How is your Monday going? I’m at my new workplace and enjoying the peace and quiet! I’m working in the city this year. Right in the heart of Melbourne in the head office which is great, get to see the more corporate side of public service :0). Bit of an eye-opener really!
Anyway, I was talking to some teachers the other day who were lamenting the lack of Internet at the homes of some of their kids. Some schools don’t have that problem of course. Their demographic at their schools means that parents have prioritised wifi at home. And that usually comes with devices – tablets, phones, laptops, gaming systems. These kids are connected all the time. Hopefully they learn to balance their real world and their virtual worlds though – and add in some fresh air too.
But some families don’t have wifi – choose not to or can’t afford it.
It got me to wondering….what if we had wifi everywhere, supplied to everyone, just like water (in the Western world at least) is provided to every home. We pay for it but the supply chain is a national service, overseen by the government.
But what if there was Internet in every public space and in our homes ?
What would it mean if we could be online all the time,everywhere, at home and out and about.
We could keep in touch with friends at any time. We could sing happy birthday to aunties overseas from at work or the park.
Friends could join in parties and celebrations as they go about their overseas workday.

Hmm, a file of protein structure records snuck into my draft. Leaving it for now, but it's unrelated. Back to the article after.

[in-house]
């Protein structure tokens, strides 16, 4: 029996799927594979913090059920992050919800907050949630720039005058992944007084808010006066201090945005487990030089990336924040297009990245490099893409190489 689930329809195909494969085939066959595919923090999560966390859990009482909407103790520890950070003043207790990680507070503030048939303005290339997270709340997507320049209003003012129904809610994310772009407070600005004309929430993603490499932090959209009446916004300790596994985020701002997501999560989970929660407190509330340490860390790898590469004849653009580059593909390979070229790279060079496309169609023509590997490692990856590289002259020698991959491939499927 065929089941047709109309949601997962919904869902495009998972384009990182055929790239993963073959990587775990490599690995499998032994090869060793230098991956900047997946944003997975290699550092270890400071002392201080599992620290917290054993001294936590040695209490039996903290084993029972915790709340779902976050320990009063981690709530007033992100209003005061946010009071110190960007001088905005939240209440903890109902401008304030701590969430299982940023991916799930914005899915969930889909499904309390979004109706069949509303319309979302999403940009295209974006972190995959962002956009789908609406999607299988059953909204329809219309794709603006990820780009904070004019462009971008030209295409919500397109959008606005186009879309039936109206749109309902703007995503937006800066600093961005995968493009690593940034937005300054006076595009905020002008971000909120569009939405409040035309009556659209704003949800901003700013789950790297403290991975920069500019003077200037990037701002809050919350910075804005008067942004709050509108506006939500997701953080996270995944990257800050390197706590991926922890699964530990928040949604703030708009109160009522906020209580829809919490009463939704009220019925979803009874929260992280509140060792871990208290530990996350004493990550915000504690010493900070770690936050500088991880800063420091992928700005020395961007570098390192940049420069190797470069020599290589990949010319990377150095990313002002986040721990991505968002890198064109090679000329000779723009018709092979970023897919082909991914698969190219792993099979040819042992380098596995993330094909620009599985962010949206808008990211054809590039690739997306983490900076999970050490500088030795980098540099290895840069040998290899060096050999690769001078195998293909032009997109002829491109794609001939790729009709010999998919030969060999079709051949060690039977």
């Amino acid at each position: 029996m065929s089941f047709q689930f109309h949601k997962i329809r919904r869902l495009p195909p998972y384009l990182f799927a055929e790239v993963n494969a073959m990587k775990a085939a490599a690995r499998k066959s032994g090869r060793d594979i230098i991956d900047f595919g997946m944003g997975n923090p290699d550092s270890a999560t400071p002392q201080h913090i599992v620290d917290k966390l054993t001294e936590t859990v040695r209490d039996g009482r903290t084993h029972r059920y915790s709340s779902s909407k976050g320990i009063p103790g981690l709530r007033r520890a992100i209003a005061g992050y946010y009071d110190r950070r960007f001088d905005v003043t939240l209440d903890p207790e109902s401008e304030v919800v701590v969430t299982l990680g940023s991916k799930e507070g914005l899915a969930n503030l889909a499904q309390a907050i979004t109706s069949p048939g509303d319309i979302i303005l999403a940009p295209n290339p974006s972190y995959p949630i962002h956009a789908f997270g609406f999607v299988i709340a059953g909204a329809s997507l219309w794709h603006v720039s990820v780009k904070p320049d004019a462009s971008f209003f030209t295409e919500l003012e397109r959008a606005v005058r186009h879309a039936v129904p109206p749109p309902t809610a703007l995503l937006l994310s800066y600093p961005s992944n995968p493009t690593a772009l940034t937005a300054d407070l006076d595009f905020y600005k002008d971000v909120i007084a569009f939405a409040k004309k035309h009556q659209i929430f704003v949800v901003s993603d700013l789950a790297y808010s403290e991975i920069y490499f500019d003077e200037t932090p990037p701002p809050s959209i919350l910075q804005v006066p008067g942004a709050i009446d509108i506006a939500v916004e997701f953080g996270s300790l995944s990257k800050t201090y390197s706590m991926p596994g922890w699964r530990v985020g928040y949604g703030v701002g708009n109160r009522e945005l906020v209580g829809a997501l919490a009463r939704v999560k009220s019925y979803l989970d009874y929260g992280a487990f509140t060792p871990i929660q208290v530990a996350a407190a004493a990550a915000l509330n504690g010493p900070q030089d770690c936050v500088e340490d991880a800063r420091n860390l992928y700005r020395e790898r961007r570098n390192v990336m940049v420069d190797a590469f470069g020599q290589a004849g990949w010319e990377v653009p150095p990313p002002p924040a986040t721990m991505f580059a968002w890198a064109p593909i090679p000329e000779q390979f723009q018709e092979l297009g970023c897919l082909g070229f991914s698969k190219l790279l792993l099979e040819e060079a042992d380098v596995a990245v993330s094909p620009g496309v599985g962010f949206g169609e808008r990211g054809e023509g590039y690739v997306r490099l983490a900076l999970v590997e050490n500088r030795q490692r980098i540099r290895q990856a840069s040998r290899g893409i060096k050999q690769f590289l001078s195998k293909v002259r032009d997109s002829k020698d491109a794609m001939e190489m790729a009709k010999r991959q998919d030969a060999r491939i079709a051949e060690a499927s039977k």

Everyone would have access to all the information that’s online – meaning more equality. Everyone would have more equal access to the best information about jobs, career advancement and politics.
Would it mean a more engaged public? At all levels of society?
Everyone would have the opportunity to interact with global leaders and follow global politics. Would that mean more people would actually act to change things for others around the world?
The answer to all these things is – maybe.
Maybe we’d be more compassionate to others, maybe we would take more time with friends and families who don’t live nearby, maybe we would connect with our community more.
But we have pretty wide-spread Internet access right now in Australia. In our cities most cafes and restaurants offer free wifi. Libraries also offer access, as do some train stations and art galleries.
And nothing has changed just yet. But is that because it’s only certain demographics that get to be online – costs and access limit how much some people get online. And they then don’t have the opportunities to engage online. They might use Facebook at work or read the news online but when they go home they leave their online lives behind.
But we’d have to think about the problems too –
If we had wifi everywhere there would be more opportunities to make mistakes too.
We’d all need to learn cyber-safety – even those of us who think the online world isn’t for us, or are ‘too old’ to learn. And the rate of bad choices would likely go up for a while as we all learned how to behave.
So I don’t know that we are ready for the online world to take over in the real-world just yet.
But that kind of equality would be nice…wouldn’t it?
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